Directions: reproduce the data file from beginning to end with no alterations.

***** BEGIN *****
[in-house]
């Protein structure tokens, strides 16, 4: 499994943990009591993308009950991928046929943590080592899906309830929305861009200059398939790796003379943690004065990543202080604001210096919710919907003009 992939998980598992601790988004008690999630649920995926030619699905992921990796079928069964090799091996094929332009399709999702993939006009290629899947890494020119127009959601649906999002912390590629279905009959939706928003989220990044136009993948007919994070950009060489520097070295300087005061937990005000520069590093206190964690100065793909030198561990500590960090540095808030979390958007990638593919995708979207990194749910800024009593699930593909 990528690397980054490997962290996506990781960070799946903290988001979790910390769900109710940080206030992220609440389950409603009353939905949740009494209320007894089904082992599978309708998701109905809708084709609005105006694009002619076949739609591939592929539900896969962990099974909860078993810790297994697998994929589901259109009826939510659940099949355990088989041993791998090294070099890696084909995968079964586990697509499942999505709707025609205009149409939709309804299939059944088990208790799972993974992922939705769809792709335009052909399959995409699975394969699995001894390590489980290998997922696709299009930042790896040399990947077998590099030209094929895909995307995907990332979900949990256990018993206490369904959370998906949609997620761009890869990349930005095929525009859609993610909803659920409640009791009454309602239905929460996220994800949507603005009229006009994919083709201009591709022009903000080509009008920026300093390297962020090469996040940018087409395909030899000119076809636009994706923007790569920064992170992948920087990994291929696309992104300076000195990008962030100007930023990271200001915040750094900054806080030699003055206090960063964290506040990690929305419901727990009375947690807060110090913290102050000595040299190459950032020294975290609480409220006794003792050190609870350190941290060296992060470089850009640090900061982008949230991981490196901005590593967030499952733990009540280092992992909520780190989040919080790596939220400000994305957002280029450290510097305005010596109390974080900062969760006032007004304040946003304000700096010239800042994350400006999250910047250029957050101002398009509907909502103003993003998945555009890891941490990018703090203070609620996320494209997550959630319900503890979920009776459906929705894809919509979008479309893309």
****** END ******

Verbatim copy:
[in-house]
């Protein structure tokens, strides 16, 4: 499994943990009591993308009950991928046929943590080592899906309830929305861009200059398939790796003379943690004065990543202080604001210096919710919907003009 992939998980598992601790988004008690999630649920995926030619699905992921990796079928069964090799091996094929332009399709999702993939006009290629899947890494020119127009959601649906999002912390590629279905009959939706928003989220990044136009993948007919994070950009060489520097070295300087005061937990005000520069590093206190964690100065793909030198561990500590960090540095808030979390958007990638593919995708979207990194749910800024009593699930593909 990528690397980054490997962290996506990781960070799946903290988001979790910390769900109710940080206030992220609440389950409603009353939905949740009494209320007894089904082992599978309708998701109905809708084709609005105006694009002619076949739609591939592929539900896969962990099974909860078993810790297994697998994929589901259109009826939510659940099949355990088989041993791998090294070099890696084909995968079964586990697509499942999505709707025609205009149409939709309804299939059944088990208790799972993974992922939705769809792709335009052909399959995409699975394969699995001894390590489980290998997922696709299009930042790896040399990947077998590099030209094929895909995307995907990332979900949990256990018993206490369904959370998906949609997620761009890869990349930005095929525009859609993610909803659920409640009791009454309602239905929460996220994800949507603005009229006009994919083709201009591709022009903000080509009008920026300093390297962020090469996040940018087409395909030899000119076809636009994706923007790569920064992170992948920087990994291929696309992104300076000195990008962030100007930023990271200001915040750094900054806080030699003055206090960063964290506040990690929305419901727990009375947690807060110090913290102050000595040299190459950032020294975290609480409220006794003792050190609870350190941290060296992060470089850009640090900061982008949230991981490196901005590593967030499952733990009540280092992992909520780190989040919080790596939220400000994305957002280029450290510097305005010596109390974080900062969760006032007004304040946003304000700096010239800042994350400006999250910047250029957050101002398009509907909502103003993003998945555009890891941490990018703090203070609620996320494209997550959630319900503890979920009776459906929705894809919509979008479309893309």